In 2017 over 2 million Americans called the National Suicide Prevention Lifeline (NSPL) seeking emotional support or resources for someone who was contemplating suicide. Many of the callers were experiencing suicidal thoughts or had attempted to end their lives in the past. Callers to the NSPL were from every corner of the United States. Callers were young and old, rich and poor, male and female, black, white and brown, religious or non-religious, gay and straight because suicide does not discriminate. Many were struggling with a diagnosed mental illness like depression, anxiety or mood disorders. Many people in crisis who called the NSPL were not suffering from a mental illness but were enduring extremely stressful life events like the loss of a loved one, divorce, job loss, loss of a home, addiction, deployment, or returning from combat. What they all had in common was the need for help to prevent their own or a loved ones death by suicide.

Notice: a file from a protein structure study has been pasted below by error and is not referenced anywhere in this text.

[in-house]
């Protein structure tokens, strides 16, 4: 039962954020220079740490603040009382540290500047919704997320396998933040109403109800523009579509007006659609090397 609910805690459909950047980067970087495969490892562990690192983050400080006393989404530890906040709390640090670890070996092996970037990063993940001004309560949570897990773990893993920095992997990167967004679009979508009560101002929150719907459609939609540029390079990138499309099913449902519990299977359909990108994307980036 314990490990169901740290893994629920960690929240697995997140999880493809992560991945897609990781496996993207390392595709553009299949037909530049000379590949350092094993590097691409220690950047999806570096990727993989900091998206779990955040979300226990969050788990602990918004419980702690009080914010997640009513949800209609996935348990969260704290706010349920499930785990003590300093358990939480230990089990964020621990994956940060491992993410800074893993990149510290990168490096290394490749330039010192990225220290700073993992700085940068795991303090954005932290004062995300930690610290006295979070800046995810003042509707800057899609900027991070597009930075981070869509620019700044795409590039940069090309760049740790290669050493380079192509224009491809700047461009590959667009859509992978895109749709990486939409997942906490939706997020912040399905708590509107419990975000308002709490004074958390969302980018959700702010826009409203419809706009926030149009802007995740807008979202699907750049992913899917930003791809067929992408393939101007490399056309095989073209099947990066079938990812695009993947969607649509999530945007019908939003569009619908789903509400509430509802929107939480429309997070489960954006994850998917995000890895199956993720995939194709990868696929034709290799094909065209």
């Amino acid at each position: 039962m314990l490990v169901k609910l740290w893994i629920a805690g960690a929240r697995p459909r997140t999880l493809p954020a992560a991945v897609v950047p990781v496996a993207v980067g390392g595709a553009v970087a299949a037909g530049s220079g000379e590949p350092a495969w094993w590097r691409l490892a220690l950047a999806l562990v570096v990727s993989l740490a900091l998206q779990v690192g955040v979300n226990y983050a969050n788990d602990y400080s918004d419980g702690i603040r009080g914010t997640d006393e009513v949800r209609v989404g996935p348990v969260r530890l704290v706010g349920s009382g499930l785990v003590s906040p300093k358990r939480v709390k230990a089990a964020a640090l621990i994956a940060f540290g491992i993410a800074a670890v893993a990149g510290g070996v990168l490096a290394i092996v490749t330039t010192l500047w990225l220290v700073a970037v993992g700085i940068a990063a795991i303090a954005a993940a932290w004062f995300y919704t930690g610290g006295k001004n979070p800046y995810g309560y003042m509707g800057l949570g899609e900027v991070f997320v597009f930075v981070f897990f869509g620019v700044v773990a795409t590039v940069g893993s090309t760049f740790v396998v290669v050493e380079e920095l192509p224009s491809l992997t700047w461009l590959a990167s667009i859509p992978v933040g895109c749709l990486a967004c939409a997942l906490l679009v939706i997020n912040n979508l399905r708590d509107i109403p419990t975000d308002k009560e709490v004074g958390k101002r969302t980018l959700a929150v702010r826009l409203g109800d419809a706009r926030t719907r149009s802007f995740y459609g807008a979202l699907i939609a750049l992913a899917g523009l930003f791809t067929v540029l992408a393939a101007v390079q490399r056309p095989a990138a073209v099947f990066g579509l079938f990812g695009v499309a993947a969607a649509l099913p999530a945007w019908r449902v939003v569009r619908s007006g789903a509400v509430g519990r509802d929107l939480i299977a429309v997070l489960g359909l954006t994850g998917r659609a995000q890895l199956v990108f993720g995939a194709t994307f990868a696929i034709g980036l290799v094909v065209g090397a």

In 2016, nearly 23,000 Americans used a firearm to end their lives. In Missouri, over 500 people used a firearm to end their life in 2016. The rate of suicide deaths with a firearm has increased nearly every year since 2006 making it the leading method by which Americans and Missourians end their life. The firearm suicide rate is currently twice the rate of suicide caused by suffocation, three times those resulting from poisoning, and twenty times higher than intentional falling deaths.